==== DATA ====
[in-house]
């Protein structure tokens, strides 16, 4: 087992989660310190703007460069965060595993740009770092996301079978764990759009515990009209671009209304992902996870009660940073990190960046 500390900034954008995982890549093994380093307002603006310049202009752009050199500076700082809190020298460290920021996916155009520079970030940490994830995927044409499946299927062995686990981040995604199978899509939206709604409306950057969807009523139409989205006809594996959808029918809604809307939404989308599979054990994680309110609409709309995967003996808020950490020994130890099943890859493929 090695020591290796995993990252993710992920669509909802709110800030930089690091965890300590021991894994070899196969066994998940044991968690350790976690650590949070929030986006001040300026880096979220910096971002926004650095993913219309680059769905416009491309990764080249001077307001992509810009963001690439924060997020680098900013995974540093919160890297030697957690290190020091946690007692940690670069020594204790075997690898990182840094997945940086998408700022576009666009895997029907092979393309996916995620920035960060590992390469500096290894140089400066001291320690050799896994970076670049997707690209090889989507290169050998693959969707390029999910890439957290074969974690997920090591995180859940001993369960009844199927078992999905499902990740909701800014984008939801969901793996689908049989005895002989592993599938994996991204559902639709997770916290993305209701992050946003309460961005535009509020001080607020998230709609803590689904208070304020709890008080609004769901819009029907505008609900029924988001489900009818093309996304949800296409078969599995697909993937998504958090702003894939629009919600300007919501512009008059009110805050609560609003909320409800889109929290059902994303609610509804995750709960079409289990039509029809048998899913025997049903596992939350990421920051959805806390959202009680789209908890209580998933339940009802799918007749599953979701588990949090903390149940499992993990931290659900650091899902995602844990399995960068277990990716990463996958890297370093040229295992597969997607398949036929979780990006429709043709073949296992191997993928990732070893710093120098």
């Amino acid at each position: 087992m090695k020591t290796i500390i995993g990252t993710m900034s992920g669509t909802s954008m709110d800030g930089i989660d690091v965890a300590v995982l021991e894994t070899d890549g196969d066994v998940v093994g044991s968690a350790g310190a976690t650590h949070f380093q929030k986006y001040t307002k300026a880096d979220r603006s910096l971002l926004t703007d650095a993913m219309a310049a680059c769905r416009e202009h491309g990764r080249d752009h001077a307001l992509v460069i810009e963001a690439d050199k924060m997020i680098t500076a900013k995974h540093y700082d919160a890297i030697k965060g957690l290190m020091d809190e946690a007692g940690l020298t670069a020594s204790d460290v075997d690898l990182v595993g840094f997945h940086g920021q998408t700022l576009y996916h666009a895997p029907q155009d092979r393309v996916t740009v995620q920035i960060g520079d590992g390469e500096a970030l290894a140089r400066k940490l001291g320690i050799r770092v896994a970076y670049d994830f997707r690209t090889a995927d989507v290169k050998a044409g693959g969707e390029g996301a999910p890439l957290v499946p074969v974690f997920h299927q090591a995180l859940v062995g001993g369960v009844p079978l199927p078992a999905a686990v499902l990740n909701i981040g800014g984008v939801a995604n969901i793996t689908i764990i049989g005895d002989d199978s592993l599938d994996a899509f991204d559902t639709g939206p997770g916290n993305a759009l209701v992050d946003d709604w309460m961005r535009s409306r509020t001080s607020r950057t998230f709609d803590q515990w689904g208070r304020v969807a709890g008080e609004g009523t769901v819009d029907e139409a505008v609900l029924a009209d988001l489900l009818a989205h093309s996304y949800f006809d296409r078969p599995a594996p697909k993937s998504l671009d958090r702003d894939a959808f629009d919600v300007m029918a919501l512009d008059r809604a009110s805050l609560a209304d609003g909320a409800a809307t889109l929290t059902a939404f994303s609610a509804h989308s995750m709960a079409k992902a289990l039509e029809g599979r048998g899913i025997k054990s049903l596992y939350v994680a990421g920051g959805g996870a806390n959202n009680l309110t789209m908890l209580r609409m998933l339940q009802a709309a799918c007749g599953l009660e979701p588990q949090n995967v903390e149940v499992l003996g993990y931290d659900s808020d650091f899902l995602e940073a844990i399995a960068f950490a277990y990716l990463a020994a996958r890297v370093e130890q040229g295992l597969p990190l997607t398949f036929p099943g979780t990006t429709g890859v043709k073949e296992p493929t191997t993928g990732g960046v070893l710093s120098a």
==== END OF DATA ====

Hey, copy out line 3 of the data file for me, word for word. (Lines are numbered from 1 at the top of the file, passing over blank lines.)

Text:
């Amino acid at each position: 087992m090695k020591t290796i500390i995993g990252t993710m900034s992920g669509t909802s954008m709110d800030g930089i989660d690091v965890a300590v995982l021991e894994t070899d890549g196969d066994v998940v093994g044991s968690a350790g310190a976690t650590h949070f380093q929030k986006y001040t307002k300026a880096d979220r603006s910096l971002l926004t703007d650095a993913m219309a310049a680059c769905r416009e202009h491309g990764r080249d752009h001077a307001l992509v460069i810009e963001a690439d050199k924060m997020i680098t500076a900013k995974h540093y700082d919160a890297i030697k965060g957690l290190m020091d809190e946690a007692g940690l020298t670069a020594s204790d460290v075997d690898l990182v595993g840094f997945h940086g920021q998408t700022l576009y996916h666009a895997p029907q155009d092979r393309v996916t740009v995620q920035i960060g520079d590992g390469e500096a970030l290894a140089r400066k940490l001291g320690i050799r770092v896994a970076y670049d994830f997707r690209t090889a995927d989507v290169k050998a044409g693959g969707e390029g996301a999910p890439l957290v499946p074969v974690f997920h299927q090591a995180l859940v062995g001993g369960v009844p079978l199927p078992a999905a686990v499902l990740n909701i981040g800014g984008v939801a995604n969901i793996t689908i764990i049989g005895d002989d199978s592993l599938d994996a899509f991204d559902t639709g939206p997770g916290n993305a759009l209701v992050d946003d709604w309460m961005r535009s409306r509020t001080s607020r950057t998230f709609d803590q515990w689904g208070r304020v969807a709890g008080e609004g009523t769901v819009d029907e139409a505008v609900l029924a009209d988001l489900l009818a989205h093309s996304y949800f006809d296409r078969p599995a594996p697909k993937s998504l671009d958090r702003d894939a959808f629009d919600v300007m029918a919501l512009d008059r809604a009110s805050l609560a209304d609003g909320a409800a809307t889109l929290t059902a939404f994303s609610a509804h989308s995750m709960a079409k992902a289990l039509e029809g599979r048998g899913i025997k054990s049903l596992y939350v994680a990421g920051g959805g996870a806390n959202n009680l309110t789209m908890l209580r609409m998933l339940q009802a709309a799918c007749g599953l009660e979701p588990q949090n995967v903390e149940v499992l003996g993990y931290d659900s808020d650091f899902l995602e940073a844990i399995a960068f950490a277990y990716l990463a020994a996958r890297v370093e130890q040229g295992l597969p990190l997607t398949f036929p099943g979780t990006t429709g890859v043709k073949e296992p493929t191997t993928g990732g960046v070893l710093s120098a």